For centuries, the "Hawza" in Najaf has been more or less the Supreme University for the Shiite clergy world-wide. Senior clergy had much sway over the religious Shiite population all over the world. During the past 30 years, two factors led to a significant shift in the role of the Najaf Hawza: one was the continuous pressure and harassment of the Saddam regime; the other was Khomeini's revolution in Iran. For decades, the Hawza in Qum, Iran played a more significant influence than Najaf, especially in Iran. The once-supreme influence of the Najaf Hawza on Iran's Shiite population is now much reduced.
Devout Shiites generally willingly pay the equivalent of 20% of their yearly profits to the clergy of their choosing. Similar donations used to come from all over the world. This of course means considerable liquidity at the disposal of senior clergy. There is nothing equivalent to this in the Sunni doctrine, apart from sporadic donations by philanthropists.
Sunnis are a majority in the Arab and the Muslim world. In Iraq, Shiites are a majority. The vast majority of Kurds are Sunnis. Turkmen are mostly Sunni.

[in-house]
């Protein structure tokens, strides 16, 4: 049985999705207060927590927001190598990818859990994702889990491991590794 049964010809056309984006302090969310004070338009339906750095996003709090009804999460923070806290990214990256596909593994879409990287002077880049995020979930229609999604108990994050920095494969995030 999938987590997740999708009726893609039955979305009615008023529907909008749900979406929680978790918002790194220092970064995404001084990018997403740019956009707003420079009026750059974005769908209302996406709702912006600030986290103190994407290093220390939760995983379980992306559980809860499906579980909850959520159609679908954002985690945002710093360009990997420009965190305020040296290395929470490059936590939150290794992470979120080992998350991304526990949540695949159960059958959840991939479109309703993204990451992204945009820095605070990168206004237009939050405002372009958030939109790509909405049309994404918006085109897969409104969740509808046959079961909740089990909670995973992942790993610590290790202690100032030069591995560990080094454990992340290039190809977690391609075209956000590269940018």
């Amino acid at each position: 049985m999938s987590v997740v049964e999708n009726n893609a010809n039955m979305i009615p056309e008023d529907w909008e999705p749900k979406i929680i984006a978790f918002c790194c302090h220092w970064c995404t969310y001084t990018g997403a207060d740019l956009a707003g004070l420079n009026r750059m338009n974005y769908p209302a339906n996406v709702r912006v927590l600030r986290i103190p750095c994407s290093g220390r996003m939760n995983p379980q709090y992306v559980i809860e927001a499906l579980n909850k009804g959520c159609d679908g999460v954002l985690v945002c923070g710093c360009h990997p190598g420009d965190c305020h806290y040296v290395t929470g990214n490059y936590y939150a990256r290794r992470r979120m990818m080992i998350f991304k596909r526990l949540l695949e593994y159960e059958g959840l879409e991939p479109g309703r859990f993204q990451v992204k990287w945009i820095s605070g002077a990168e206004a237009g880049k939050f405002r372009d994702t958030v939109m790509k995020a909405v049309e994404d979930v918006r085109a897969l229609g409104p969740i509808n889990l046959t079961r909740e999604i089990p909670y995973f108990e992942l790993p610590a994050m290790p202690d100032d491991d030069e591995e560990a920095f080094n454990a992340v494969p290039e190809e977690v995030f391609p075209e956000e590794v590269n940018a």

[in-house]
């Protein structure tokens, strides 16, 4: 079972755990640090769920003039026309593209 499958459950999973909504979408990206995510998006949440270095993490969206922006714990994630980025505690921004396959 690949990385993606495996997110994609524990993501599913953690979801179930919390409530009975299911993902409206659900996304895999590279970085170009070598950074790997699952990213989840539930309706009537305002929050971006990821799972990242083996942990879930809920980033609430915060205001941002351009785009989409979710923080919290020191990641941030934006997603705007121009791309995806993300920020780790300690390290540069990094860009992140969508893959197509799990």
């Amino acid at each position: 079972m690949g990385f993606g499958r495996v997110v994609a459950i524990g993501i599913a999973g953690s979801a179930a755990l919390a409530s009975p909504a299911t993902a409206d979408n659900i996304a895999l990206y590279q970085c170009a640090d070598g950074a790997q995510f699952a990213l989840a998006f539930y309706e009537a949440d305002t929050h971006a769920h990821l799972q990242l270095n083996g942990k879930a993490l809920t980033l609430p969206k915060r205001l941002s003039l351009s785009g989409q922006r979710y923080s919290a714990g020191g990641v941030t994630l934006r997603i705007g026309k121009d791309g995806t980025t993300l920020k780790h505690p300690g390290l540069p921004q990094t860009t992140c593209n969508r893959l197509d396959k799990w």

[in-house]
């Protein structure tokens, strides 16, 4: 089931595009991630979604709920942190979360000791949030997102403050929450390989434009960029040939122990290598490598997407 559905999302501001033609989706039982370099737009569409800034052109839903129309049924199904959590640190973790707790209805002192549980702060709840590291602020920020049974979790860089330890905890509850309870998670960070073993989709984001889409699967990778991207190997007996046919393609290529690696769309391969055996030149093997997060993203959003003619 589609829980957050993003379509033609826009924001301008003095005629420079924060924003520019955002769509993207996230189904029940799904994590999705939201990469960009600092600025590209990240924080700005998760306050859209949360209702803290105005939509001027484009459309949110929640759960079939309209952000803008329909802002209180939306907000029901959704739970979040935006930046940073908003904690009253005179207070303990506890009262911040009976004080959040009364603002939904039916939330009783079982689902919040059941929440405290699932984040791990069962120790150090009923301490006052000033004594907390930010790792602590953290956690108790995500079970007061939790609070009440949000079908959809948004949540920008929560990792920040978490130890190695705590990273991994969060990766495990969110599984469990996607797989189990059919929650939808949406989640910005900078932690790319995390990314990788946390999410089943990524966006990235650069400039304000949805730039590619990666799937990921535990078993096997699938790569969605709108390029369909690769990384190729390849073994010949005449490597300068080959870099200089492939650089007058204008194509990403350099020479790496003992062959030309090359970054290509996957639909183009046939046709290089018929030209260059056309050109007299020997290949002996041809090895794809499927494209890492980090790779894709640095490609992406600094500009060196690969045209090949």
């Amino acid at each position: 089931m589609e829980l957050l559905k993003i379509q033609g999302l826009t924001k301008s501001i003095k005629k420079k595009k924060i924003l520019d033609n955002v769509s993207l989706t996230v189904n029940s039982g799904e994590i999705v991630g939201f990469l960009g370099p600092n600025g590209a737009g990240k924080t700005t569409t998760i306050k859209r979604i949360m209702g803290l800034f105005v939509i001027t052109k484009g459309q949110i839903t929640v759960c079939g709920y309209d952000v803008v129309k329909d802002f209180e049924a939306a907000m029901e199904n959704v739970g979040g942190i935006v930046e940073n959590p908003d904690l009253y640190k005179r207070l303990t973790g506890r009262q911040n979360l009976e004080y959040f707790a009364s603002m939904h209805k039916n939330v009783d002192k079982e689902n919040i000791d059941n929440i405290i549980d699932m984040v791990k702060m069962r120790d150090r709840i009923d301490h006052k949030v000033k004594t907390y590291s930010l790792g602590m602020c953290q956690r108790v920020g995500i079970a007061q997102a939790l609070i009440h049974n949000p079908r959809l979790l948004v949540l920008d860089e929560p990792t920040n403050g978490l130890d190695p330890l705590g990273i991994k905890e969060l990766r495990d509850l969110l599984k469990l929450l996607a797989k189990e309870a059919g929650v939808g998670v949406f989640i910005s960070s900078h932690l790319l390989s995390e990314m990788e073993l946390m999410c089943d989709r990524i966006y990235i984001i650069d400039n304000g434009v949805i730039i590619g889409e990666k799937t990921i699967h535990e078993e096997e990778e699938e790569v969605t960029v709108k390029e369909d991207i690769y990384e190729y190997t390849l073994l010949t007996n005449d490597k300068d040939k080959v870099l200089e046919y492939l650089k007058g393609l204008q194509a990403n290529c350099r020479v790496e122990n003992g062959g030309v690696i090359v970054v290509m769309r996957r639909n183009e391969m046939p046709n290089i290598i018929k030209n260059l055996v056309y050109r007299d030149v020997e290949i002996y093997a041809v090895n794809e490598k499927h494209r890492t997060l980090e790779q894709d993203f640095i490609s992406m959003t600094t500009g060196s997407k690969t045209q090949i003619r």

Within the Arab population of Iraq, the Sunni and Shiite doctrines are not related in any way to any ethnic or racial differences.
As with other sects in Islam, there is no question regarding the ultimate source of all their belief: it's the Koran – the word of God. One source, one book, one code – differences are in the interpretation of things not specifically mentioned. All sects also agree on the precedence set by the practices established by the Prophet Mohammed (the Sunnah) except for some differences regarding the reliability of different source and references.
Differences stem from questions of details of practice or life, government, marriage, inheritance, minor differences in prayer time, determining when the moon is born, etc.
I will try to address some of the other Sunni-Shiite aspects of life in Iraq in future posts.